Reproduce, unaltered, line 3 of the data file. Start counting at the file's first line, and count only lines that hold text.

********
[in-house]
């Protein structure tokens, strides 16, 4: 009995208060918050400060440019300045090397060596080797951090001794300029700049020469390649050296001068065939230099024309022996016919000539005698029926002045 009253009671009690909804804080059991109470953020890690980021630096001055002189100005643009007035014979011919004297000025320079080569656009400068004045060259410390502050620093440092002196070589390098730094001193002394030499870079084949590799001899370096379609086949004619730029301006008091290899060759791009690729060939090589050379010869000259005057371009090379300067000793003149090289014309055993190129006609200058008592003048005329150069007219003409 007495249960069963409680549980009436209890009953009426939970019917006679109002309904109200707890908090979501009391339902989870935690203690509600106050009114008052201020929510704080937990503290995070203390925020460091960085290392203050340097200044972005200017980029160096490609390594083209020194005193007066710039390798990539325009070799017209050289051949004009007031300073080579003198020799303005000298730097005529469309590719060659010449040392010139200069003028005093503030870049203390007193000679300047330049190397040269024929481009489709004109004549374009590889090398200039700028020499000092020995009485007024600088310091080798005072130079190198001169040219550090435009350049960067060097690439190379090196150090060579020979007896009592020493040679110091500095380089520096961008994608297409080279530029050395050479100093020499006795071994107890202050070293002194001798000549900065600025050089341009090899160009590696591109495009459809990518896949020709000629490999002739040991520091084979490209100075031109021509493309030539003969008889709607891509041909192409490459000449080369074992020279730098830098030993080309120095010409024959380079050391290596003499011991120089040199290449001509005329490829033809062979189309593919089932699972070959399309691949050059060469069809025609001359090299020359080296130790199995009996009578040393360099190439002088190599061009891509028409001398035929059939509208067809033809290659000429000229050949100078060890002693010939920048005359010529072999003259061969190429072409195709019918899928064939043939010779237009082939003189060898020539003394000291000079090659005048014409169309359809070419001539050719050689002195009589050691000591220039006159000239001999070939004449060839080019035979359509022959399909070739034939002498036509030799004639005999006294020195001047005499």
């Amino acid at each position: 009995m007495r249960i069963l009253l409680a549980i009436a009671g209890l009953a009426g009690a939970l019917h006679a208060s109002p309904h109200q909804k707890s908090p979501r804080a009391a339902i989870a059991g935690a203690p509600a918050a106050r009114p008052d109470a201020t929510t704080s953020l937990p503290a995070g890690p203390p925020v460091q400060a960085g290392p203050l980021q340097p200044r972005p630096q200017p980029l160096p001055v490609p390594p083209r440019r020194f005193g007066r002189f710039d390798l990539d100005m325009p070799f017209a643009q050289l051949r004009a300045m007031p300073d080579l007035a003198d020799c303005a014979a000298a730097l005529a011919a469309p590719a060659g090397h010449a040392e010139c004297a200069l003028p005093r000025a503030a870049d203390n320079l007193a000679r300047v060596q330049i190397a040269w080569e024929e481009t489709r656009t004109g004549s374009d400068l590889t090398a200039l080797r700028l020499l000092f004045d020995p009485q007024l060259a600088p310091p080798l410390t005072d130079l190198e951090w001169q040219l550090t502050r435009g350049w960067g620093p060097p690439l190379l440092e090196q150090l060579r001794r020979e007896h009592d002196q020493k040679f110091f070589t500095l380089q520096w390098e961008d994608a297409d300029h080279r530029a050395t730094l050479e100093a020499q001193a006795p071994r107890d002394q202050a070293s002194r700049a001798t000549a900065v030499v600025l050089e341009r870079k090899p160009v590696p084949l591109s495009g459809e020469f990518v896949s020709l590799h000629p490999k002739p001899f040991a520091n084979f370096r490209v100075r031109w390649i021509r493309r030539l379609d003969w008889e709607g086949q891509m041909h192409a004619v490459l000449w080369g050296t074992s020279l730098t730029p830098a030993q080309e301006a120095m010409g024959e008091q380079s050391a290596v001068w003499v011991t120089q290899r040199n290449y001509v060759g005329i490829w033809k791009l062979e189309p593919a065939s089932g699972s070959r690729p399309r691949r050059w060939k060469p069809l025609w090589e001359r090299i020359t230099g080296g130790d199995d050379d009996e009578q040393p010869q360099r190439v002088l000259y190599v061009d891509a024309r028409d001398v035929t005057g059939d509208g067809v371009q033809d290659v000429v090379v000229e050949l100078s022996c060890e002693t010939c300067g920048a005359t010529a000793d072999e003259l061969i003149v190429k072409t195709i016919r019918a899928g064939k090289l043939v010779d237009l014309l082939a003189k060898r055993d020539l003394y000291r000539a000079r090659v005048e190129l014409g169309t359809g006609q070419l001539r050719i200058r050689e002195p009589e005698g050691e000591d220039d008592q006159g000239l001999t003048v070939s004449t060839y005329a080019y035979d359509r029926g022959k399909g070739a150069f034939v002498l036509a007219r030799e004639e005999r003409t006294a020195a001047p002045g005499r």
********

């Amino acid at each position: 009995m007495r249960i069963l009253l409680a549980i009436a009671g209890l009953a009426g009690a939970l019917h006679a208060s109002p309904h109200q909804k707890s908090p979501r804080a009391a339902i989870a059991g935690a203690p509600a918050a106050r009114p008052d109470a201020t929510t704080s953020l937990p503290a995070g890690p203390p925020v460091q400060a960085g290392p203050l980021q340097p200044r972005p630096q200017p980029l160096p001055v490609p390594p083209r440019r020194f005193g007066r002189f710039d390798l990539d100005m325009p070799f017209a643009q050289l051949r004009a300045m007031p300073d080579l007035a003198d020799c303005a014979a000298a730097l005529a011919a469309p590719a060659g090397h010449a040392e010139c004297a200069l003028p005093r000025a503030a870049d203390n320079l007193a000679r300047v060596q330049i190397a040269w080569e024929e481009t489709r656009t004109g004549s374009d400068l590889t090398a200039l080797r700028l020499l000092f004045d020995p009485q007024l060259a600088p310091p080798l410390t005072d130079l190198e951090w001169q040219l550090t502050r435009g350049w960067g620093p060097p690439l190379l440092e090196q150090l060579r001794r020979e007896h009592d002196q020493k040679f110091f070589t500095l380089q520096w390098e961008d994608a297409d300029h080279r530029a050395t730094l050479e100093a020499q001193a006795p071994r107890d002394q202050a070293s002194r700049a001798t000549a900065v030499v600025l050089e341009r870079k090899p160009v590696p084949l591109s495009g459809e020469f990518v896949s020709l590799h000629p490999k002739p001899f040991a520091n084979f370096r490209v100075r031109w390649i021509r493309r030539l379609d003969w008889e709607g086949q891509m041909h192409a004619v490459l000449w080369g050296t074992s020279l730098t730029p830098a030993q080309e301006a120095m010409g024959e008091q380079s050391a290596v001068w003499v011991t120089q290899r040199n290449y001509v060759g005329i490829w033809k791009l062979e189309p593919a065939s089932g699972s070959r690729p399309r691949r050059w060939k060469p069809l025609w090589e001359r090299i020359t230099g080296g130790d199995d050379d009996e009578q040393p010869q360099r190439v002088l000259y190599v061009d891509a024309r028409d001398v035929t005057g059939d509208g067809v371009q033809d290659v000429v090379v000229e050949l100078s022996c060890e002693t010939c300067g920048a005359t010529a000793d072999e003259l061969i003149v190429k072409t195709i016919r019918a899928g064939k090289l043939v010779d237009l014309l082939a003189k060898r055993d020539l003394y000291r000539a000079r090659v005048e190129l014409g169309t359809g006609q070419l001539r050719i200058r050689e002195p009589e005698g050691e000591d220039d008592q006159g000239l001999t003048v070939s004449t060839y005329a080019y035979d359509r029926g022959k399909g070739a150069f034939v002498l036509a007219r030799e004639e005999r003409t006294a020195a001047p002045g005499r």